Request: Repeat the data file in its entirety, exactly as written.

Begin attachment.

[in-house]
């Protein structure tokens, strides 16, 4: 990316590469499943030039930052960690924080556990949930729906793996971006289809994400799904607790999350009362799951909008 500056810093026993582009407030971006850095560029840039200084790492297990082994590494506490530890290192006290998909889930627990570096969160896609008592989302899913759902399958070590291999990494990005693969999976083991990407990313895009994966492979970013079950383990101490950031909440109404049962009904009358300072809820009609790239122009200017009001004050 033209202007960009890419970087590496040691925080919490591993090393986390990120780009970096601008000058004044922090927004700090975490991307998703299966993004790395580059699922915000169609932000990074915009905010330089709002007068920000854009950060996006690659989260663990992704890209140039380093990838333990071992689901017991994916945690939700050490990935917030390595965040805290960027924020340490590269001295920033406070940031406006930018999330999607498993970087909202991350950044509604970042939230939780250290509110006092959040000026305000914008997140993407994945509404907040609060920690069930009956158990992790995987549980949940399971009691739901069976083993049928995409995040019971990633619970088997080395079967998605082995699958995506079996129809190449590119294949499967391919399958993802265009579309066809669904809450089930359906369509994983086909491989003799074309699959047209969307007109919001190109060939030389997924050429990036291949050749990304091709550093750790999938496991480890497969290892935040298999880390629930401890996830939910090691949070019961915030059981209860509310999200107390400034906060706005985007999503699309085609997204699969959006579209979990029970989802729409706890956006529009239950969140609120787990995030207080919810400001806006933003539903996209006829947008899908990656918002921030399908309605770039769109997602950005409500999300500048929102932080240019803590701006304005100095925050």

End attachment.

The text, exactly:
[in-house]
């Protein structure tokens, strides 16, 4: 990316590469499943030039930052960690924080556990949930729906793996971006289809994400799904607790999350009362799951909008 500056810093026993582009407030971006850095560029840039200084790492297990082994590494506490530890290192006290998909889930627990570096969160896609008592989302899913759902399958070590291999990494990005693969999976083991990407990313895009994966492979970013079950383990101490950031909440109404049962009904009358300072809820009609790239122009200017009001004050 033209202007960009890419970087590496040691925080919490591993090393986390990120780009970096601008000058004044922090927004700090975490991307998703299966993004790395580059699922915000169609932000990074915009905010330089709002007068920000854009950060996006690659989260663990992704890209140039380093990838333990071992689901017991994916945690939700050490990935917030390595965040805290960027924020340490590269001295920033406070940031406006930018999330999607498993970087909202991350950044509604970042939230939780250290509110006092959040000026305000914008997140993407994945509404907040609060920690069930009956158990992790995987549980949940399971009691739901069976083993049928995409995040019971990633619970088997080395079967998605082995699958995506079996129809190449590119294949499967391919399958993802265009579309066809669904809450089930359906369509994983086909491989003799074309699959047209969307007109919001190109060939030389997924050429990036291949050749990304091709550093750790999938496991480890497969290892935040298999880390629930401890996830939910090691949070019961915030059981209860509310999200107390400034906060706005985007999503699309085609997204699969959006579209979990029970989802729409706890956006529009239950969140609120787990995030207080919810400001806006933003539903996209006829947008899908990656918002921030399908309605770039769109997602950005409500999300500048929102932080240019803590701006304005100095925050």